Spina Bifida

Spina bifida is the incomplete formation of the spine and spinal cord that occurs during the first month of a baby’s development in the womb. It is a common form of neural tube defect (NTD). The defect affects people differently, some have minimal effects, others have severe multiple effects.

People with spina bifida have varying degrees of permanent disability including paralysis or weakness in the legs, bowel and bladder incontinence, hydrocephalus and specific learning difficulties. However, many are able to lead full, active and independent lives.

Hydrocephalus is a build-up of cerebrospinal fluid around the brain. About 80-90% of people with spina bifida have hydrocephalus and therefore have a ‘shunt’. This is a plastic tube that drains the excess fluid from their brain to their heart or abdomen. It is important to identify the position of the shunt and take care not to displace it when lifting or transferring the person. Shunts can become clogged or malfunction and must be replaced if this happens. Look for symptoms of headaches, vomiting, lethargy, irritability, swelling, redness along the shunt tract, or changes in personality or behaviour. Clogging or malfunction can also result in seizures.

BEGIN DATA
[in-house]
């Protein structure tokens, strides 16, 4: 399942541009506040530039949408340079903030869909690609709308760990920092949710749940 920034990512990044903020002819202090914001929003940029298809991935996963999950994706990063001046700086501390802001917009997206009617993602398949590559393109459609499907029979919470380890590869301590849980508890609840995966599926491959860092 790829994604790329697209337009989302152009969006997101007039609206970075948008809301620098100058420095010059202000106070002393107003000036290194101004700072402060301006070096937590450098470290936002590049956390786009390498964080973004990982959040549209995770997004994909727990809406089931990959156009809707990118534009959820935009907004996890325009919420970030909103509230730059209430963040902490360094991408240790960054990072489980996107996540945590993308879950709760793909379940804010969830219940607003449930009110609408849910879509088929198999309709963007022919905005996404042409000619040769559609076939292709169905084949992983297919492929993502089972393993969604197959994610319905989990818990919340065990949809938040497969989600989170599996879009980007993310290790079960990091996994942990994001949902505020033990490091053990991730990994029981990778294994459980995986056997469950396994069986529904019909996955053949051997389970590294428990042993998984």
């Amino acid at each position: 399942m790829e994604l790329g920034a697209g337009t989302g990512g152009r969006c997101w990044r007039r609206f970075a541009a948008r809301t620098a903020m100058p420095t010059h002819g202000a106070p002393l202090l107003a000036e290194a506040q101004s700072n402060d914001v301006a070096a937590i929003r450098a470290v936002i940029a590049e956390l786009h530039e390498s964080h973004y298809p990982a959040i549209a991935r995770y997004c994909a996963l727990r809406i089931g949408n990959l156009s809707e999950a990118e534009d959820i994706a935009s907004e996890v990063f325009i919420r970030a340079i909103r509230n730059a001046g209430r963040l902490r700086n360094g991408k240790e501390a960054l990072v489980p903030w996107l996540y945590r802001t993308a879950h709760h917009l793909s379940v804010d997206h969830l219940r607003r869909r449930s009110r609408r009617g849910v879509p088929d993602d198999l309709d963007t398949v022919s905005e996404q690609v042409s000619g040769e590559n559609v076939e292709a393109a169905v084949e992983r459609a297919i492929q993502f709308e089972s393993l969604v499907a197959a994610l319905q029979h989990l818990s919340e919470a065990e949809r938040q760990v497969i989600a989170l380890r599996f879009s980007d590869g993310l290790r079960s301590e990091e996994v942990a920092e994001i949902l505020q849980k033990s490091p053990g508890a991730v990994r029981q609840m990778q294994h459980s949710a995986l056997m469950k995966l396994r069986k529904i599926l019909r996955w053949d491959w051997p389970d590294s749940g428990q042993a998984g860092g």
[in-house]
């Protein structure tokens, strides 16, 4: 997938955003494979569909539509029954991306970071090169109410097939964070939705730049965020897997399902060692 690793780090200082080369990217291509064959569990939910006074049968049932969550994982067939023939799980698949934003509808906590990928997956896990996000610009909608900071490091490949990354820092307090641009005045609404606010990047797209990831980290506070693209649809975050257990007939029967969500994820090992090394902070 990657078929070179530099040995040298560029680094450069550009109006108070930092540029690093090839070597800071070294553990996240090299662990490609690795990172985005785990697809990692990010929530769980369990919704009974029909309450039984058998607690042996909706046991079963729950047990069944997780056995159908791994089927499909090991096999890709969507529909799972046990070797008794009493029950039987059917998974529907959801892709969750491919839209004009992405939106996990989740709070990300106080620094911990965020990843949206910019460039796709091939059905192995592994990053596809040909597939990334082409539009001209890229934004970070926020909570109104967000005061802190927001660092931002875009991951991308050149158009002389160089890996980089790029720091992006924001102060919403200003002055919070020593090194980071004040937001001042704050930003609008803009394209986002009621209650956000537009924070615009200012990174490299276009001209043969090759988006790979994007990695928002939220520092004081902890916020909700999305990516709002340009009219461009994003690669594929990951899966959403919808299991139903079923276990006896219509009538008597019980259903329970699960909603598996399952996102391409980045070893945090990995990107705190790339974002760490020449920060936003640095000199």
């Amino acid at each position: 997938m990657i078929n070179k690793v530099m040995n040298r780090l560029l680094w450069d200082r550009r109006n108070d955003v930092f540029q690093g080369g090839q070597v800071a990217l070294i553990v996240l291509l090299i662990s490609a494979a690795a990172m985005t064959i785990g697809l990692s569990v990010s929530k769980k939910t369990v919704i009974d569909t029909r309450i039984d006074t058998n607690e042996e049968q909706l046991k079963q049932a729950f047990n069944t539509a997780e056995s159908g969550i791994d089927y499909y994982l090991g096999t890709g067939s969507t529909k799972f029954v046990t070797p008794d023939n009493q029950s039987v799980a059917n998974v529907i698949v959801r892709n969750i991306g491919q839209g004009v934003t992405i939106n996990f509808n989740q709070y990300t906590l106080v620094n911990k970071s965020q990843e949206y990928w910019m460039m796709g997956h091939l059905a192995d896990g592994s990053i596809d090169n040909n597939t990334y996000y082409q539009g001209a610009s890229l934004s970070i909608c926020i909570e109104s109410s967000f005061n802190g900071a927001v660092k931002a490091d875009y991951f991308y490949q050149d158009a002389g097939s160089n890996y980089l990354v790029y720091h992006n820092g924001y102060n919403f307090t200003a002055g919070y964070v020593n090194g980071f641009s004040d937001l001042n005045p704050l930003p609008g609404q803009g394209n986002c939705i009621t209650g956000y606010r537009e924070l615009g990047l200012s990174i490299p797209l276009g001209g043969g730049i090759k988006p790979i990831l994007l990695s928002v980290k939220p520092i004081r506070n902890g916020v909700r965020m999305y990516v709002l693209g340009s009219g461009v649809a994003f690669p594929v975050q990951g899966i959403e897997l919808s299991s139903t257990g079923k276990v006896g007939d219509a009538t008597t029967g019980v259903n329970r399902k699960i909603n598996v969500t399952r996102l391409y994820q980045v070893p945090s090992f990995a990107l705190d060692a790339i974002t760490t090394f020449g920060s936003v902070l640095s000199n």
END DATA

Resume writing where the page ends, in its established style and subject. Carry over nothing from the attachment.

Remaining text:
Programming Considerations

  • Loss of sensation can result in the inability to notice changes in pressure, temperature or friction that can lead to accidental bruises or burns (ie: water temperature, hot concrete).
  • Generally the individual will have some type of urinary appliance such as a catheter so proper care needs to be taken.
  • Often a colostomy bag is worn, and this should be emptied every three to four hours and before physical activity.
  • As individuals may be in a wheelchair or have mobility issues, extra time may be required to compete activities and daily living tasks.
  • The individual may need 1:1 support, so make allowances for this in staffing numbers if necessary

Strategies for Inclusion

  • Do not assume what a person can and cannot do – ask the individual if they need assistance and help only with those things they request.
  • The amount of assistance will vary with each individual.
  • Individuals may be in a wheelchair so physical activities may need to be modified to include them in the group.

Behaviour Management Issues

The malfunction of a shunt may result in drowsiness, irritability, vomiting, and dizziness and will require medical attention.

(Source – Spina Bifida Victoria)

Further information: www.sbfv.org.au